Friday , December 14 2018
Home / RBA / Payments System Board Update: November 2018 Meeting

Payments System Board Update: November 2018 Meeting

Summary:
At its meeting today, the Payments System Board reviewed the strategic priorities for the Bank's payments policy work. These include: promoting reliable, secure, efficient and low-cost electronic payment services; keeping abreast of new technologies and platforms in payments; putting in place a resolution regime for financial market infrastructures (FMIs); and ensuring that the framework for oversight of foreign-headquartered FMIs remains appropriate. The Board also discussed a number of other issues, including: The Council of Financial Regulators' ongoing review of the regulatory framework for stored-value facilities. The review is aiming to simplify and clarify the regulatory

Topics:
Reserve Bank Australia considers the following as important:

This could be interesting, too:

Bank of Japan writes Semiannual Report on Currency and Monetary Control (Summary)

Development Impact Guest Blogger writes Do Sociable or Higher-Achieving Peers Matter? Guest post by Román Andrés Zárate

FRED Blog writes Immigration and the Brexit vote: A look at the data

IMFBlog writes Chart of the Week: Sub-Saharan Africa’s Growth—A Tale of Different Experiences

At its meeting today, the Payments System Board reviewed the strategic priorities for the Bank's payments policy work. These include: promoting reliable, secure, efficient and low-cost electronic payment services; keeping abreast of new technologies and platforms in payments; putting in place a resolution regime for financial market infrastructures (FMIs); and ensuring that the framework for oversight of foreign-headquartered FMIs remains appropriate.

The Board also discussed a number of other issues, including:

  • The Council of Financial Regulators' ongoing review of the regulatory framework for stored-value facilities. The review is aiming to simplify and clarify the regulatory regime for such facilities, ensuring that regulation appropriately protects consumers while minimising barriers to innovation and competition. Council agencies hosted an industry roundtable on the review in early November.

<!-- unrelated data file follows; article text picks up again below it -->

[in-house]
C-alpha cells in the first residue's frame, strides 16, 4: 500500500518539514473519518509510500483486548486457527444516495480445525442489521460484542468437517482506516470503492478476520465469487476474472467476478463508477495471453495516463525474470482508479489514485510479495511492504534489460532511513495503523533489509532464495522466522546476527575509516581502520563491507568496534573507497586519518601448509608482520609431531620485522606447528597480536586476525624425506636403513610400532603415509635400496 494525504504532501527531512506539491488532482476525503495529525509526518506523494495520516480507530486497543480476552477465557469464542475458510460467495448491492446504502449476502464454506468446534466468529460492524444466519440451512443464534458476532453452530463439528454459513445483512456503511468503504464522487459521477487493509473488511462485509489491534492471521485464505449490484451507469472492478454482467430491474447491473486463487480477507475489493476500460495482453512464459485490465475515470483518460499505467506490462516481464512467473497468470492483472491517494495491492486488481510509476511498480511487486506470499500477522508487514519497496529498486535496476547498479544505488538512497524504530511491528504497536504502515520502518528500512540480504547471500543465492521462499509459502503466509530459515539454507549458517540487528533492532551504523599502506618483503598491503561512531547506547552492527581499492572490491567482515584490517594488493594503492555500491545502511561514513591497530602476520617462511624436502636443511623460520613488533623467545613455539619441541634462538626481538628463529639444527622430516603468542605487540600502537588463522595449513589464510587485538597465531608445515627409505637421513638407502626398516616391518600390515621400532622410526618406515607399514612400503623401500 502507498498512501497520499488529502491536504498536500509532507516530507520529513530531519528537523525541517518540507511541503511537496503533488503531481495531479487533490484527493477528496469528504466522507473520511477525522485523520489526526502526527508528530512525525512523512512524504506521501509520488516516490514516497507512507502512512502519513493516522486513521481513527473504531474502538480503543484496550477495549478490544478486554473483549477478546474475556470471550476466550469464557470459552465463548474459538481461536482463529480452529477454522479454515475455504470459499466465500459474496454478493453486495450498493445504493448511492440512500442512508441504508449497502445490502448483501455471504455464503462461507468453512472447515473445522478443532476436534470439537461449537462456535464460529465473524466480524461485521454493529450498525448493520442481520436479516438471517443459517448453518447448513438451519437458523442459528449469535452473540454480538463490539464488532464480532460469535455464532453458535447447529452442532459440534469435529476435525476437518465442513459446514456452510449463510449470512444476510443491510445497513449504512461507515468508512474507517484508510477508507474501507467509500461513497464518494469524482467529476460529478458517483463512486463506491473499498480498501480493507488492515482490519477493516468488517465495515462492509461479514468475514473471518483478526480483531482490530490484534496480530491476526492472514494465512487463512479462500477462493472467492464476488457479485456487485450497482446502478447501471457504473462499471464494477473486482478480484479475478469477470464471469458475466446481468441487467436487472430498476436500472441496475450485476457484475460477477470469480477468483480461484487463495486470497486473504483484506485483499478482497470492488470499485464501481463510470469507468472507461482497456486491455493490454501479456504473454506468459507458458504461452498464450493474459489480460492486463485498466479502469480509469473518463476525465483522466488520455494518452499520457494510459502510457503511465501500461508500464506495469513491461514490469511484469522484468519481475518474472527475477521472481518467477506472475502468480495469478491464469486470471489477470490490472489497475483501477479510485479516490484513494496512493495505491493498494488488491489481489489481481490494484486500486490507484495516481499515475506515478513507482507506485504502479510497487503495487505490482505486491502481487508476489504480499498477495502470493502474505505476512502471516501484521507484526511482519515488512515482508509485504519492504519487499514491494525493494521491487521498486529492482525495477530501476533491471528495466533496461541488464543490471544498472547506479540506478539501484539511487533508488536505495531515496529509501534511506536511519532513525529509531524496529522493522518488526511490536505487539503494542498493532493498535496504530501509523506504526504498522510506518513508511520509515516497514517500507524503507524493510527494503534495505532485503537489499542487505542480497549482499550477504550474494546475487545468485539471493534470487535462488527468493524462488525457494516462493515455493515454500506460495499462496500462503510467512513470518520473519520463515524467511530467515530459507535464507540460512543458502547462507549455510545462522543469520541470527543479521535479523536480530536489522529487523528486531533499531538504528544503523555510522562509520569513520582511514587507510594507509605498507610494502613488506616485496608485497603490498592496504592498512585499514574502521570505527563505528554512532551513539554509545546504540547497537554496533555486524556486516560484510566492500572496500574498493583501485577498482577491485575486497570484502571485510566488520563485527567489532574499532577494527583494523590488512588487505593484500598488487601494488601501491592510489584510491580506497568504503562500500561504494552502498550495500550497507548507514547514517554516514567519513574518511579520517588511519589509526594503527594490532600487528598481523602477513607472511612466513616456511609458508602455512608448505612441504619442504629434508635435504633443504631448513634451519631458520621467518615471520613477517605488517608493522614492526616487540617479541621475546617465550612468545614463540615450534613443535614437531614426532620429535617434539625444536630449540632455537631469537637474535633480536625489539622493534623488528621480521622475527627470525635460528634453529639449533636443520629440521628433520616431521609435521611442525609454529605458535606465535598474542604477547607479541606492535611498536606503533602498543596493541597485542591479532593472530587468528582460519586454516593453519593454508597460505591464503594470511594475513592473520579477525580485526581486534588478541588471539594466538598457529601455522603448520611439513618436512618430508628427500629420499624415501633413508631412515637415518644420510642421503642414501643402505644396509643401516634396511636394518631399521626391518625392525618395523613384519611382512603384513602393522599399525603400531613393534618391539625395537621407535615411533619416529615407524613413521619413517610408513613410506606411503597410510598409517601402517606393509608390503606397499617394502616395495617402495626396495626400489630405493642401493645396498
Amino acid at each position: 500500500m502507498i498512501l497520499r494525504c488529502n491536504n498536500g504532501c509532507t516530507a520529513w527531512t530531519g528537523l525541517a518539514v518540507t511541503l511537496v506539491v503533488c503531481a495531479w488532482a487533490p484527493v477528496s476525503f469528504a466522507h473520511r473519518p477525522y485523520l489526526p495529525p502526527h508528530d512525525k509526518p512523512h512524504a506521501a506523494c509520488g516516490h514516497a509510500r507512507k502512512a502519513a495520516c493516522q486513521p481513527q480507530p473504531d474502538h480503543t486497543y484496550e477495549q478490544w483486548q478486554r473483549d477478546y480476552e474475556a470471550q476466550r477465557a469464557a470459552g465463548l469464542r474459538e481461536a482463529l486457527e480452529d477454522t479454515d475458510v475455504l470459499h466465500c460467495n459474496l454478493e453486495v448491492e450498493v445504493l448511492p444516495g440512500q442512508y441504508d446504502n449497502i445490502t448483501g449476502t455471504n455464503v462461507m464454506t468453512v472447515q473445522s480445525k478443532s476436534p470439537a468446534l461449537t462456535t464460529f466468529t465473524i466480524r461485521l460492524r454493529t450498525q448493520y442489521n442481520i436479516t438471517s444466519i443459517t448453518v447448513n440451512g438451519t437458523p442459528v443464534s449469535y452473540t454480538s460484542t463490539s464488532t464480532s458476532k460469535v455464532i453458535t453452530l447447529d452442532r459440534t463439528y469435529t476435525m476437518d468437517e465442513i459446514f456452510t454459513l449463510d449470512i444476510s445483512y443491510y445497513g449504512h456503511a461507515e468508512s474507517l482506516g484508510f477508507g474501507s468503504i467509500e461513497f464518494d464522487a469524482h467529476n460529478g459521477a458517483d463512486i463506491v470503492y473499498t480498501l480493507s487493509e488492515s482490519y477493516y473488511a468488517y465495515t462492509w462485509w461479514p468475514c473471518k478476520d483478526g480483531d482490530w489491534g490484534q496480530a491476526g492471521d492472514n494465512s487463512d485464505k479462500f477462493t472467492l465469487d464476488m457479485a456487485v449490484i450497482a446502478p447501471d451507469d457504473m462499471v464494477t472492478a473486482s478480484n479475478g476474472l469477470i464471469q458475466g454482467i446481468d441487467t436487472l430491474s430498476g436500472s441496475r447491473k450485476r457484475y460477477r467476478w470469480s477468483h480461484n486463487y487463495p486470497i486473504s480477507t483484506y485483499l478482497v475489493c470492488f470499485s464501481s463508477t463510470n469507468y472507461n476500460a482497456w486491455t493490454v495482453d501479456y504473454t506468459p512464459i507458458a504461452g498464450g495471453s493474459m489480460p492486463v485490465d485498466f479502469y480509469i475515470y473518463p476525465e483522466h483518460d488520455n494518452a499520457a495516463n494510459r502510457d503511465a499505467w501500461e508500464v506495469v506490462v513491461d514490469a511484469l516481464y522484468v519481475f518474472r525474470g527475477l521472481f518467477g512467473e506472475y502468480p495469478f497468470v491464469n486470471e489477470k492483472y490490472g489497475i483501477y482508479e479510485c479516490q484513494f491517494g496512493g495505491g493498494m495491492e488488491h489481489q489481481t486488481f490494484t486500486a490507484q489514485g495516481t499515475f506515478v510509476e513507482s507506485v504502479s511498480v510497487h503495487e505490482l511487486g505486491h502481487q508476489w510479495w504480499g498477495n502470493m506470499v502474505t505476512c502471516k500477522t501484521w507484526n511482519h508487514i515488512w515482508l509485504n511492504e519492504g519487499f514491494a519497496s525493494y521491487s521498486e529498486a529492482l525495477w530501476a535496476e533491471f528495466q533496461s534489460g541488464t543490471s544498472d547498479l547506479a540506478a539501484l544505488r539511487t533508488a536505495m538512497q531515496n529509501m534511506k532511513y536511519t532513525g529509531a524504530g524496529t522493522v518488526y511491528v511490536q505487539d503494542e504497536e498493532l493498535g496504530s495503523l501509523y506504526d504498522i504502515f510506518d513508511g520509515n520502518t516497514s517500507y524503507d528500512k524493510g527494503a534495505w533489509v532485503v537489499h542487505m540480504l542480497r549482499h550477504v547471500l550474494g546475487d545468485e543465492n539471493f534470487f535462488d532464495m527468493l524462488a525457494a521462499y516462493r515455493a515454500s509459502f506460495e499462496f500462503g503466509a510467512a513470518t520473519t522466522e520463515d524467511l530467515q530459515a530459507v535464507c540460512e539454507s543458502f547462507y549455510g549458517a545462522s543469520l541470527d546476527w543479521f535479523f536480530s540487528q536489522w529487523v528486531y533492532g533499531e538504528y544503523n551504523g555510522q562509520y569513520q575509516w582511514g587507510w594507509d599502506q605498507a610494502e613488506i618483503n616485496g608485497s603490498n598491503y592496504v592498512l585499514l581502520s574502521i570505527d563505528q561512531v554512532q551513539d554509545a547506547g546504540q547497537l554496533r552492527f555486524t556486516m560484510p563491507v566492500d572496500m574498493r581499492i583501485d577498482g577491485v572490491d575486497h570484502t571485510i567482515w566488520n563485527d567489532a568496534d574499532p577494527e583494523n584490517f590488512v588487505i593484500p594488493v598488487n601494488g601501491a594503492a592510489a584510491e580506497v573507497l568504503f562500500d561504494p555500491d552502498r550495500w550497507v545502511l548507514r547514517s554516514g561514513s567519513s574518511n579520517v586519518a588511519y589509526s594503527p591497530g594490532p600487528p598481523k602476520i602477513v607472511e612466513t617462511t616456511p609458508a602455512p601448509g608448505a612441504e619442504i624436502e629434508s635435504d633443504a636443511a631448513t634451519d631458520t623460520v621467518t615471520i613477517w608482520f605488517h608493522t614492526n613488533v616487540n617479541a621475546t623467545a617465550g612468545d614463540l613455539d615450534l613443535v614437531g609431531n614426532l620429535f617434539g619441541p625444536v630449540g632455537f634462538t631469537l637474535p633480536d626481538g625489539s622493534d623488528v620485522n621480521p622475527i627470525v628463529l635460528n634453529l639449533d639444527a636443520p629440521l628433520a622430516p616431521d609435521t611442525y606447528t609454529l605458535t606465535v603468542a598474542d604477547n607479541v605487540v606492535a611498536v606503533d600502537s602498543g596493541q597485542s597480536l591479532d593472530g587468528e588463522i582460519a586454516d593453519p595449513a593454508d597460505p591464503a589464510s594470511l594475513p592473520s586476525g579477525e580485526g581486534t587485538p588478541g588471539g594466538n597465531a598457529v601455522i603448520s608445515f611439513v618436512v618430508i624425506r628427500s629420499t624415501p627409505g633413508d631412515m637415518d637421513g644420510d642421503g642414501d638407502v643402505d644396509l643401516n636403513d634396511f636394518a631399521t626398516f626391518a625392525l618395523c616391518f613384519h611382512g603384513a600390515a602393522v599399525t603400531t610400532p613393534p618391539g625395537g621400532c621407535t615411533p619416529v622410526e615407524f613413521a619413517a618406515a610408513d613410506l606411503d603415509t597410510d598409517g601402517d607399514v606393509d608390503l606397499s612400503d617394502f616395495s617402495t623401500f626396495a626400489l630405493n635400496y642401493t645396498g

• Innovation in the payments system, including developments in ‘buy now, pay later’ payment services. The Board discussed the growth in this segment of the payments market and the implications of these services for consumers and merchants.
  • The New Payments Platform (NPP). While the roll-out of the NPP has been somewhat slower than initially expected, transaction volumes have been growing steadily. Members discussed the fact that a number of the major banks have been slow to make the new system available across a range of channels and to their entire customer base. Members stressed the importance of the major banks continuing to work to enable their customers to make payments that take full advantage of this important new infrastructure. The Board will discuss the results of the Bank's current consultation on NPP functionality and access at its February meeting.
  • Some possible options to clarify the operation of the Bank's standards regulating card interchange fees and net compensation to issuers. The Bank will be preparing draft variations to the standards for consultation with stakeholders.
  • The Bank's annual assessment of LCH Ltd's SwapClear Service, a UK-based clearing and settlement facility licensed to operate in Australia. This assessment will be published on the Bank's website once the Bank has fulfilled its obligation to make its findings available to overseas counterparts with a supervisory interest in LCH Ltd, and the assessment has been provided formally to the Treasurer and the Australian Securities and Investments Commission.
Reserve Bank Australia
The Reserve Bank of Australia (RBA) came into being on 14 January 1960 as Australia's central bank and banknote issuing authority, when the Reserve Bank Act 1959 removed the central banking functions from the Commonwealth Bank. The bank has the responsibility of providing services to the Government of Australia in addition to also providing services to other central banks and official institutions. It currently consists of the Payments System Board, which governs the payments system policy of the bank, and the Reserve Bank Board, which governs all other monetary and banking policies of the bank.

Leave a Reply

Your email address will not be published. Required fields are marked *